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61 Russell 3000 companies failed Say on Pay votes in 2015

Analysis of the proxy voting at Russell 3000 company meetings last year found that 61 companies (2.8%) failed in achieving at least 50% support for their say on pay votes which have been compulsory in the US since 2011, according to pay consultants Semler Brossy.

Looking at the number of companies that ‘failed’ their say on pay votes – which are not binding – there were 37 (1.4%), 57 in 2012 and 2013 (2.6% and 2.5% respectively)  and 60 (2.4%) in 2014.

Semler Brossy reported that of the companies that have had votes every year, most have passed Say on Pay all five years since it became mandatory.  Approximately 9% of companies have failed at least once. However, its data indicates that if a company fails once it is not likely to fail again.

The average vote result in 2015 was 91% according to Semler Brossy. Its analysis also found a trend emerging showing fewer companies are falling in the 70-90% range since 2011. The most common reasons for failing say on pay have remained the same over the past three years. These reasons are problematic pay practices, concerns about the relationship between the pay and performance of directors and non-performance based equity awards as well as lack of sufficient shareholder outreach and disclosure.

Semler Brossy also analysed equity plan proposal voting, which is binding. The firm found that on average, only 0.4% of equity plan proxy items have failed since 2011, compared to a 2.3% failure rate for Say on Pay proposals. Its findings also show that average vote support for equity plan proposals has increased 7% over the past five years and compared to 2011, nearly twice as many companies received equity plan support above 90% in 2015.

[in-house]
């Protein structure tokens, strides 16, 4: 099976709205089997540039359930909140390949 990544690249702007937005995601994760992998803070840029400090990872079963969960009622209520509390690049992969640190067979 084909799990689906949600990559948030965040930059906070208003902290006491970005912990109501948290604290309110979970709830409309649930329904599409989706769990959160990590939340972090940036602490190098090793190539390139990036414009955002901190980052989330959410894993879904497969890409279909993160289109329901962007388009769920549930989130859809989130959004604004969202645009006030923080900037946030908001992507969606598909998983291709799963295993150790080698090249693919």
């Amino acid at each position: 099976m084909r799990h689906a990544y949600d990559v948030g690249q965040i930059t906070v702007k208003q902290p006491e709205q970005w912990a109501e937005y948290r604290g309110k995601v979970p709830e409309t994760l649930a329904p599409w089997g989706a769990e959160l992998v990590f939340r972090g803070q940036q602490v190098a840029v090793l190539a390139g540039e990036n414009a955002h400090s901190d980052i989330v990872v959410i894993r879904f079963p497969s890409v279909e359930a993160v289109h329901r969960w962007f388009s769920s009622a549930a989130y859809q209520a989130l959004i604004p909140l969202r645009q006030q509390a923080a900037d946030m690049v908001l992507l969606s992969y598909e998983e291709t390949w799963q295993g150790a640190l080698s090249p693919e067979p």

Golden parachute votes have fluctuated more and have been lower than Say on Pay votes every year since 2011, Semler Brossy found. In both 2012 and 2013, 25% of proposals received less than 70% support. In 2015 only 17% of proposals received less than 70% support.

Since 2013, Semler Brossy has also found that larger companies have improved their say on pay results while smaller ones are flat to slightly worse. Its report argues that larger companies may be better equipped to manage the Say on Pay vote and may place more attention on alignment with shareholder voting policies.

What do you think?